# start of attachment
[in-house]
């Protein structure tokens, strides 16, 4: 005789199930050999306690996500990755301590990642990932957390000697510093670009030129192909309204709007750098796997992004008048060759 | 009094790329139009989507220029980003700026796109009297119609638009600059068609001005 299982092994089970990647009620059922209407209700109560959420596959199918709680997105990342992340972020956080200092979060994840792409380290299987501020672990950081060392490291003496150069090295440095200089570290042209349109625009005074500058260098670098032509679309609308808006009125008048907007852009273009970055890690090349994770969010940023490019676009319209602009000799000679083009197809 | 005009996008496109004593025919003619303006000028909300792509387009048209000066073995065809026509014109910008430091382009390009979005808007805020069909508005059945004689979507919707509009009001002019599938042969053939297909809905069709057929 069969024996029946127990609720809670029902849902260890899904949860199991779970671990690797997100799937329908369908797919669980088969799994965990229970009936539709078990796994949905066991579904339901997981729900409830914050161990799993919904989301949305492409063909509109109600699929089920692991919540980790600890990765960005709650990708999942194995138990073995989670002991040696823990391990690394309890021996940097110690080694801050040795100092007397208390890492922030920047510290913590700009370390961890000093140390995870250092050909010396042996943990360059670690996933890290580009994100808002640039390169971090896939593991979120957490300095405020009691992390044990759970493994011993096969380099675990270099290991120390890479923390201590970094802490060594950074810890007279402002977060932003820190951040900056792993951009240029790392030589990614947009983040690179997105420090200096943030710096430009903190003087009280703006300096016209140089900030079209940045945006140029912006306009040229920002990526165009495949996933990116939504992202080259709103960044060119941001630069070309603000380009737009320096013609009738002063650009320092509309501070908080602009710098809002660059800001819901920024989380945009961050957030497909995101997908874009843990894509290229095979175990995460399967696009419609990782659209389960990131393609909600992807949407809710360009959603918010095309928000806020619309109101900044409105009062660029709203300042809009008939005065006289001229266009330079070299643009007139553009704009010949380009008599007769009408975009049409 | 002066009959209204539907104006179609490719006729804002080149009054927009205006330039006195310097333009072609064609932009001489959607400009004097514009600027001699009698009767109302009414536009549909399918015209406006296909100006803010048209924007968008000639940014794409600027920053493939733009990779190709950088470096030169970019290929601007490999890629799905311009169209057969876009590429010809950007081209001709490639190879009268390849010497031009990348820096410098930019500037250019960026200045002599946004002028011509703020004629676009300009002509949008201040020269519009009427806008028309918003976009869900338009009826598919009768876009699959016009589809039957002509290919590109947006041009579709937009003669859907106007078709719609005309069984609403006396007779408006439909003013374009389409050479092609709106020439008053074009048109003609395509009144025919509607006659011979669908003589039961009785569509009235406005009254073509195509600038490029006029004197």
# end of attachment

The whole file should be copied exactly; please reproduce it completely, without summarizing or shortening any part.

[in-house]
């Protein structure tokens, strides 16, 4: 005789199930050999306690996500990755301590990642990932957390000697510093670009030129192909309204709007750098796997992004008048060759 | 009094790329139009989507220029980003700026796109009297119609638009600059068609001005 299982092994089970990647009620059922209407209700109560959420596959199918709680997105990342992340972020956080200092979060994840792409380290299987501020672990950081060392490291003496150069090295440095200089570290042209349109625009005074500058260098670098032509679309609308808006009125008048907007852009273009970055890690090349994770969010940023490019676009319209602009000799000679083009197809 | 005009996008496109004593025919003619303006000028909300792509387009048209000066073995065809026509014109910008430091382009390009979005808007805020069909508005059945004689979507919707509009009001002019599938042969053939297909809905069709057929 069969024996029946127990609720809670029902849902260890899904949860199991779970671990690797997100799937329908369908797919669980088969799994965990229970009936539709078990796994949905066991579904339901997981729900409830914050161990799993919904989301949305492409063909509109109600699929089920692991919540980790600890990765960005709650990708999942194995138990073995989670002991040696823990391990690394309890021996940097110690080694801050040795100092007397208390890492922030920047510290913590700009370390961890000093140390995870250092050909010396042996943990360059670690996933890290580009994100808002640039390169971090896939593991979120957490300095405020009691992390044990759970493994011993096969380099675990270099290991120390890479923390201590970094802490060594950074810890007279402002977060932003820190951040900056792993951009240029790392030589990614947009983040690179997105420090200096943030710096430009903190003087009280703006300096016209140089900030079209940045945006140029912006306009040229920002990526165009495949996933990116939504992202080259709103960044060119941001630069070309603000380009737009320096013609009738002063650009320092509309501070908080602009710098809002660059800001819901920024989380945009961050957030497909995101997908874009843990894509290229095979175990995460399967696009419609990782659209389960990131393609909600992807949407809710360009959603918010095309928000806020619309109101900044409105009062660029709203300042809009008939005065006289001229266009330079070299643009007139553009704009010949380009008599007769009408975009049409 | 002066009959209204539907104006179609490719006729804002080149009054927009205006330039006195310097333009072609064609932009001489959607400009004097514009600027001699009698009767109302009414536009549909399918015209406006296909100006803010048209924007968008000639940014794409600027920053493939733009990779190709950088470096030169970019290929601007490999890629799905311009169209057969876009590429010809950007081209001709490639190879009268390849010497031009990348820096410098930019500037250019960026200045002599946004002028011509703020004629676009300009002509949008201040020269519009009427806008028309918003976009869900338009009826598919009768876009699959016009589809039957002509290919590109947006041009579709937009003669859907106007078709719609005309069984609403006396007779408006439909003013374009389409050479092609709106020439008053074009048109003609395509009144025919509607006659011979669908003589039961009785569509009235406005009254073509195509600038490029006029004197």